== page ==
13 Swedish words we’ve learned during the coronavirus outbreak

13 Swedish words we've learned during the coronavirus outbreak
A sign at a terrace cafe asks people in Stockholm to "please keep your distance", a phrase that's become very common. Photo: Fredrik Sandberg / TT
From the scientific vocab we've all had to try to learn to understand what's happening, to the political terms unique to Sweden, here are some of the words that have entered our Swedish vocabularies since the start of the crisis – and which could help you better understand what's going on.

Statsepidemiolog – state epidemiologist

There probably aren't many of us who knew this word, or much about the holder of its title, Anders Tegnell, before the outbreak. Statsepidemiolog is a senior role at the Public Health Agency. 

The role was first created when the National Bacteriological Laboratory (SBL) was set up in 1955, when its holder was the head of that state authority. The SBL later became part of the Institute for Communicable Disease Control (Smittskyddsinstitutet) in the 1990s, which in 2013 became part of the Public Health Agency.

To get the job, you need a strong background in virology, bacteriology, and/or epidemiology. Tegnell's experience includes a PhD in Medicine, a Masters in Epidemiology from the London School of Hygiene and Tropical Medicine, and work for the World Health Organisation creating vaccination programmes in Laos.


Anders Tegnell is interviewed following one of the daily press conferences. Photo: Lisa Arfwidson / SvD / TT

Föreskrift – regulation

The Public Health Agency, like Sweden's other state agencies, has the responsibility of putting together guidelines for members of the public and businesses.

Some of these are föreskrifter, which are binding rules and have the same legal status as laws, meaning people or companies that break them face sanctions. The main difference is that unlike laws, they are issued by an agency rather than going through parliament, because the government has authorised the Public Health Agency to create föreskrifter related to curbing the spread of the coronavirus.

Some of the föreskrifter that have been introduced in relation to the coronavirus include rules for businesses and shops which require them to take measures to prevent the spread of infection.

Allmänna råd – general advice

Alongside the föreskrifter, most of the guidelines from the Public Health Agency have been allmänna råd. This literally translates as 'general advice', but in English that description would be misleading. These aren't intended as tips or suggestions; the general director of the Public Health Agency has said these are “not optional” while Prime Minister Stefan Löfven has said every Swede should be following these guidelines “every minute”.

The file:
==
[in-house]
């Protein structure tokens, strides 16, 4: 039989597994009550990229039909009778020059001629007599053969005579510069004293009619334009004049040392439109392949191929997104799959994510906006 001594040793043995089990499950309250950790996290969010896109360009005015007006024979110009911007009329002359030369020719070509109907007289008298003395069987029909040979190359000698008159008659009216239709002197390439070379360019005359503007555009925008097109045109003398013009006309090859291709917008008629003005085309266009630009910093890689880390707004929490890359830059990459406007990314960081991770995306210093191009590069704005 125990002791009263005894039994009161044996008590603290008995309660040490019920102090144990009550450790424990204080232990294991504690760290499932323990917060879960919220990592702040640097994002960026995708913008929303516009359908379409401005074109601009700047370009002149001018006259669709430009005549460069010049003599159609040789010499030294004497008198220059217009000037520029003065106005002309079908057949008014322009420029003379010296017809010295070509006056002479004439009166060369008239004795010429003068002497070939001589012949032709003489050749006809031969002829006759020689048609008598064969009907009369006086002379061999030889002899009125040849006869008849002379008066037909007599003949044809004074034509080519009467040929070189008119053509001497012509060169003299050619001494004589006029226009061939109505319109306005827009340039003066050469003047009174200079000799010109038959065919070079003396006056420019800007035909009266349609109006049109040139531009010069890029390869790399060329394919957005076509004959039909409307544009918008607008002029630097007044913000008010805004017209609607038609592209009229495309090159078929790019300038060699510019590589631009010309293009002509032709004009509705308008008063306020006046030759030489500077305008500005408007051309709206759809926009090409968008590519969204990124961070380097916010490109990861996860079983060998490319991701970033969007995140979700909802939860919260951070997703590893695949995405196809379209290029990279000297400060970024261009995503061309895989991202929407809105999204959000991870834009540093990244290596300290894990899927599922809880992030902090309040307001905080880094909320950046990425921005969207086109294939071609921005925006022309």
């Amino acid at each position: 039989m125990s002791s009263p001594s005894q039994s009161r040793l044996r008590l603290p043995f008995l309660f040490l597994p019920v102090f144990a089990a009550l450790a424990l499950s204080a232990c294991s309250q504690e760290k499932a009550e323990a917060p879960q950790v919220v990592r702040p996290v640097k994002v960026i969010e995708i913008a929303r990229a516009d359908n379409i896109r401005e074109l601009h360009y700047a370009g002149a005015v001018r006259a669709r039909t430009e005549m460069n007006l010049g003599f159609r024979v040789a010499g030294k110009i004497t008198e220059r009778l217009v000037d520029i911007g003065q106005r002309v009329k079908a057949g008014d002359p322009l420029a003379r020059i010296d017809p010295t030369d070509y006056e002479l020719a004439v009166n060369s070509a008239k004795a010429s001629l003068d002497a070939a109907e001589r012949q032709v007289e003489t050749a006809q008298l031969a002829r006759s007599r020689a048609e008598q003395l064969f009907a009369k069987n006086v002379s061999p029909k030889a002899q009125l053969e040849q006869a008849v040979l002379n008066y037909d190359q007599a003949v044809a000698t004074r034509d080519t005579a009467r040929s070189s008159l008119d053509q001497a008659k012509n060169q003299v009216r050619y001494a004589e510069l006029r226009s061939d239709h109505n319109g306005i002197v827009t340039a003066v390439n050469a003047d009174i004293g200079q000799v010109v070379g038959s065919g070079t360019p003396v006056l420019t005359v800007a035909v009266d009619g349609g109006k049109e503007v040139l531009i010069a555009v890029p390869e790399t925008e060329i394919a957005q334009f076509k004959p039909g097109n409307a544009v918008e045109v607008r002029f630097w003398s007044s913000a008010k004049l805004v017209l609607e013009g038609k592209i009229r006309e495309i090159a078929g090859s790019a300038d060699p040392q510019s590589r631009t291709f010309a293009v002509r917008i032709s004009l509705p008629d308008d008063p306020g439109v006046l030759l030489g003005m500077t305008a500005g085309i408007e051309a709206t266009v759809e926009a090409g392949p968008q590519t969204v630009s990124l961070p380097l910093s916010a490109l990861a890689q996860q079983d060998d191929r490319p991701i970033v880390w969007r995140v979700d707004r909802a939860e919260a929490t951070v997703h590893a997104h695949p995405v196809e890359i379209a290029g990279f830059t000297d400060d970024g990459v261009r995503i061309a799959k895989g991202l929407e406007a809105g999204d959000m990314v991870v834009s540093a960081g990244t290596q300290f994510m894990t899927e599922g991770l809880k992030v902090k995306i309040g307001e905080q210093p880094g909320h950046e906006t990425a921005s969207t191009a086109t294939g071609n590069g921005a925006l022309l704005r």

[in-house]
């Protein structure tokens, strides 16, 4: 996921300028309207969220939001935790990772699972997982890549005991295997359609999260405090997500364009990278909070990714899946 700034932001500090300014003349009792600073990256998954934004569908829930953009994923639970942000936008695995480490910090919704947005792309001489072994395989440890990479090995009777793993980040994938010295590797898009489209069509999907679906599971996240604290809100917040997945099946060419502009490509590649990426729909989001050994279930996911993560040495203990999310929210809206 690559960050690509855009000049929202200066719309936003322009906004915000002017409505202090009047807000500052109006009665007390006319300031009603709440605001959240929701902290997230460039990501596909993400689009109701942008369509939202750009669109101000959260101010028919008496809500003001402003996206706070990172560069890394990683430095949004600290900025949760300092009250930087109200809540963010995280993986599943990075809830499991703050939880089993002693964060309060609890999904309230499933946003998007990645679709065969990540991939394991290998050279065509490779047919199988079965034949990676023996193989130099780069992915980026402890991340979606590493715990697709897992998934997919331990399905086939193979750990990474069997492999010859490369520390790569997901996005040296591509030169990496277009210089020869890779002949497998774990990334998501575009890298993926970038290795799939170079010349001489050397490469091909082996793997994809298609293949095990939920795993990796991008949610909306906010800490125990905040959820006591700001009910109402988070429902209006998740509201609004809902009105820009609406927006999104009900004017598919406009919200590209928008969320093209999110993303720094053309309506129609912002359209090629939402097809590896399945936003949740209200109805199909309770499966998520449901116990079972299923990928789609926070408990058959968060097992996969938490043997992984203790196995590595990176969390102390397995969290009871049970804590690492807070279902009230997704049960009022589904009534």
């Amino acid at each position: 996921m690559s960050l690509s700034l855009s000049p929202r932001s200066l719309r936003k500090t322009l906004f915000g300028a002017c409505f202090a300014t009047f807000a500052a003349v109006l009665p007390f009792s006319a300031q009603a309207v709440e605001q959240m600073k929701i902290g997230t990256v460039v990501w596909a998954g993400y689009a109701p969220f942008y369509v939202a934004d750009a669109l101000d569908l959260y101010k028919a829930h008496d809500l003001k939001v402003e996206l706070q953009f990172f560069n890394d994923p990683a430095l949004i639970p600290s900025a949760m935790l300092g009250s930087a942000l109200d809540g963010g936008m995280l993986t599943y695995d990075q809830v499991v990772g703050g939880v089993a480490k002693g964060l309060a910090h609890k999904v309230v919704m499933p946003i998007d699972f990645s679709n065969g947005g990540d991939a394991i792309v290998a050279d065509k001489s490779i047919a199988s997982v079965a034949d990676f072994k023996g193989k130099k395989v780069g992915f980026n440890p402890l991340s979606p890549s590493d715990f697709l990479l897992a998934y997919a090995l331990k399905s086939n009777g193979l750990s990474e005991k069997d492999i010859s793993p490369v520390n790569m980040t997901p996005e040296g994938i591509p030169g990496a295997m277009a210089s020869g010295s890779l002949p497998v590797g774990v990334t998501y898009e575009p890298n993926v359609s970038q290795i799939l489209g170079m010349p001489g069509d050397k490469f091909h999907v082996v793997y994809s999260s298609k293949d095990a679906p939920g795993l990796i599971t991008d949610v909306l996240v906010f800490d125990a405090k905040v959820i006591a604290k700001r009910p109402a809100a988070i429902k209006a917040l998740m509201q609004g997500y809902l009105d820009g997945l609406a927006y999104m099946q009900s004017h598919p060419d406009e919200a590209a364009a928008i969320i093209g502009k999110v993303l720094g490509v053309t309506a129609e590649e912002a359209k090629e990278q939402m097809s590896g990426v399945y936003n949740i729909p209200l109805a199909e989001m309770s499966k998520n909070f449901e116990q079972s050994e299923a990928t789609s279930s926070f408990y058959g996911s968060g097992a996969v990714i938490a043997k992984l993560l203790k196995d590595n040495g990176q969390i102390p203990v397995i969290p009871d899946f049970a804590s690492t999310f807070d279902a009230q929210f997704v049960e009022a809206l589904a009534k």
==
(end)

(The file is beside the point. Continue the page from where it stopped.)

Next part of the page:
And there's a legal basis for these guidelines; the allmänna råd tell people how to comply with laws and regulations. For example, the Communicable Disease Act, which states that everyone in Sweden must “take reasonable precautions to curb the spread of infectious diseases”. Instead of changing the wording of that law, the Public Health Agency updates its allmänna råd to make it clear how the public should act in order to comply with the law in the present situation. 

Some of the allmänna råd that have been introduced in relation to the coronavirus include the recommendation to abstain from large gatherings such as parties and weddings, and keeping distance from other people in public places. Allmänna råd can also be directed to specific groups, so for example over-70s have been asked to avoid all public places including shops, pharmacies and public transport.

Unlike föreskrifter, there is no legal sanction if you don't comply with allmänna råd, but if people do not comply, it's possible that these will be turned into laws or that the government would take other measures to ensure they are followed, such as closing shops altogether.

Social distansering – social distancing

This is the Swedish translation of a term that you've probably heard in your native language. It refers to maintaining a physical distance, usually of at least two metres, from other people, in order to reduce the risk of passing infection between you.

This wasn't part of the official Swedish guidelines until April 1st, relatively late to other countries, although earlier in March the Health Minister did advise people to keep distance, for example by calling friends and relatives rather than meeting in person.

Note: although the word distans exists in Swedish, when you're talking about keeping your distance, you would usually say hålla avstånd instead, and that's the phrase being used in most information campaigns and official updates.


Regulations require cafes, bars and restaurants to offer table service only and limit contact between patrons and staff. Photo: Johan Nilsson/TT

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Hamstring – hoarding/stockpiling

No, not a muscle but a consumer behaviour we've been advised isn't necessary in Sweden. 

The noun hamstring and the verb hamstra ('to hoard') come from the noun hamster, meaning 'hamster', the rodent often kept as a household pet. It refers to how hamsters store food in their cheeks, and describes people who buy food to stock up for future use. 

Smittspridning – spread of infection/contagion

This word crops up a lot in news reports and official statements, with authorities and the healthcare sector urging us all to take measures to minska risken för smittspridning (reduce the risk of spreading the infection). You may have heard the word smittspridning before, particularly during the flu and norovirus seasons in Sweden.

Samhällsspridning – spread of disease within society